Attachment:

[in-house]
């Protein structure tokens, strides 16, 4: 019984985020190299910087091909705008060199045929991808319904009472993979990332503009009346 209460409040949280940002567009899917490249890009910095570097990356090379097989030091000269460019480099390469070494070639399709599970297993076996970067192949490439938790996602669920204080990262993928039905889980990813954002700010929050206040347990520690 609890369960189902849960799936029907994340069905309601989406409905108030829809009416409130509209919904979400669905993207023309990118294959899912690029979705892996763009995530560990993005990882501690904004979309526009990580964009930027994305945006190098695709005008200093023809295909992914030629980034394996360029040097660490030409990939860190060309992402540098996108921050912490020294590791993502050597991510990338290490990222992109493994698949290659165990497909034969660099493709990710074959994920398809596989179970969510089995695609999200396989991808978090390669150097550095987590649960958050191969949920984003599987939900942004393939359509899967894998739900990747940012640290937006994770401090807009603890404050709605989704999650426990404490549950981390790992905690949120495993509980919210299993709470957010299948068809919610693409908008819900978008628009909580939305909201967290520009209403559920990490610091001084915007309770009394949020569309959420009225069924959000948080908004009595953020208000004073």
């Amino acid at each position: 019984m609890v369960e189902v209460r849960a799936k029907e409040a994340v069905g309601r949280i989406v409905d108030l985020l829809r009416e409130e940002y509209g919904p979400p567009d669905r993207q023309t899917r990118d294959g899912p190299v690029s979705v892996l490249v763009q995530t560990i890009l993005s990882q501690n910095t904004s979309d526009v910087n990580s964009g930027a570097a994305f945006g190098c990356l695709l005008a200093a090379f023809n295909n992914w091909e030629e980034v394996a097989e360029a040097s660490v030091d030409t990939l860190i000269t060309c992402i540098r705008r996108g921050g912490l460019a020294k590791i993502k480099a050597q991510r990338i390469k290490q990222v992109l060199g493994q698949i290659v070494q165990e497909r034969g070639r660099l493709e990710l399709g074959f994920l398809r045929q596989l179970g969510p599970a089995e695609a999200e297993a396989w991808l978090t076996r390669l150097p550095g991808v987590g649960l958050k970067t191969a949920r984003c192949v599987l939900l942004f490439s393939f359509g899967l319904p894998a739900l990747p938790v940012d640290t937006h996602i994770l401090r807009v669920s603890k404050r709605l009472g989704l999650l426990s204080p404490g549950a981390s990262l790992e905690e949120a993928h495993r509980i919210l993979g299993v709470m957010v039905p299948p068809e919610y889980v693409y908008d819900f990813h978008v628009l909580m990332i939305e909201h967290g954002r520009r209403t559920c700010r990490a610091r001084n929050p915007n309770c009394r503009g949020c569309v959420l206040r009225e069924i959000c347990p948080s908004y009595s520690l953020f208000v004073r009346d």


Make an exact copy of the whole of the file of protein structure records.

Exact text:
[in-house]
């Protein structure tokens, strides 16, 4: 019984985020190299910087091909705008060199045929991808319904009472993979990332503009009346 209460409040949280940002567009899917490249890009910095570097990356090379097989030091000269460019480099390469070494070639399709599970297993076996970067192949490439938790996602669920204080990262993928039905889980990813954002700010929050206040347990520690 609890369960189902849960799936029907994340069905309601989406409905108030829809009416409130509209919904979400669905993207023309990118294959899912690029979705892996763009995530560990993005990882501690904004979309526009990580964009930027994305945006190098695709005008200093023809295909992914030629980034394996360029040097660490030409990939860190060309992402540098996108921050912490020294590791993502050597991510990338290490990222992109493994698949290659165990497909034969660099493709990710074959994920398809596989179970969510089995695609999200396989991808978090390669150097550095987590649960958050191969949920984003599987939900942004393939359509899967894998739900990747940012640290937006994770401090807009603890404050709605989704999650426990404490549950981390790992905690949120495993509980919210299993709470957010299948068809919610693409908008819900978008628009909580939305909201967290520009209403559920990490610091001084915007309770009394949020569309959420009225069924959000948080908004009595953020208000004073």
């Amino acid at each position: 019984m609890v369960e189902v209460r849960a799936k029907e409040a994340v069905g309601r949280i989406v409905d108030l985020l829809r009416e409130e940002y509209g919904p979400p567009d669905r993207q023309t899917r990118d294959g899912p190299v690029s979705v892996l490249v763009q995530t560990i890009l993005s990882q501690n910095t904004s979309d526009v910087n990580s964009g930027a570097a994305f945006g190098c990356l695709l005008a200093a090379f023809n295909n992914w091909e030629e980034v394996a097989e360029a040097s660490v030091d030409t990939l860190i000269t060309c992402i540098r705008r996108g921050g912490l460019a020294k590791i993502k480099a050597q991510r990338i390469k290490q990222v992109l060199g493994q698949i290659v070494q165990e497909r034969g070639r660099l493709e990710l399709g074959f994920l398809r045929q596989l179970g969510p599970a089995e695609a999200e297993a396989w991808l978090t076996r390669l150097p550095g991808v987590g649960l958050k970067t191969a949920r984003c192949v599987l939900l942004f490439s393939f359509g899967l319904p894998a739900l990747p938790v940012d640290t937006h996602i994770l401090r807009v669920s603890k404050r709605l009472g989704l999650l426990s204080p404490g549950a981390s990262l790992e905690e949120a993928h495993r509980i919210l993979g299993v709470m957010v039905p299948p068809e919610y889980v693409y908008d819900f990813h978008v628009l909580m990332i939305e909201h967290g954002r520009r209403t559920c700010r990490a610091r001084n929050p915007n309770c009394r503009g949020c569309v959420l206040r009225e069924i959000c347990p948080s908004y009595s520690l953020f208000v004073r009346d």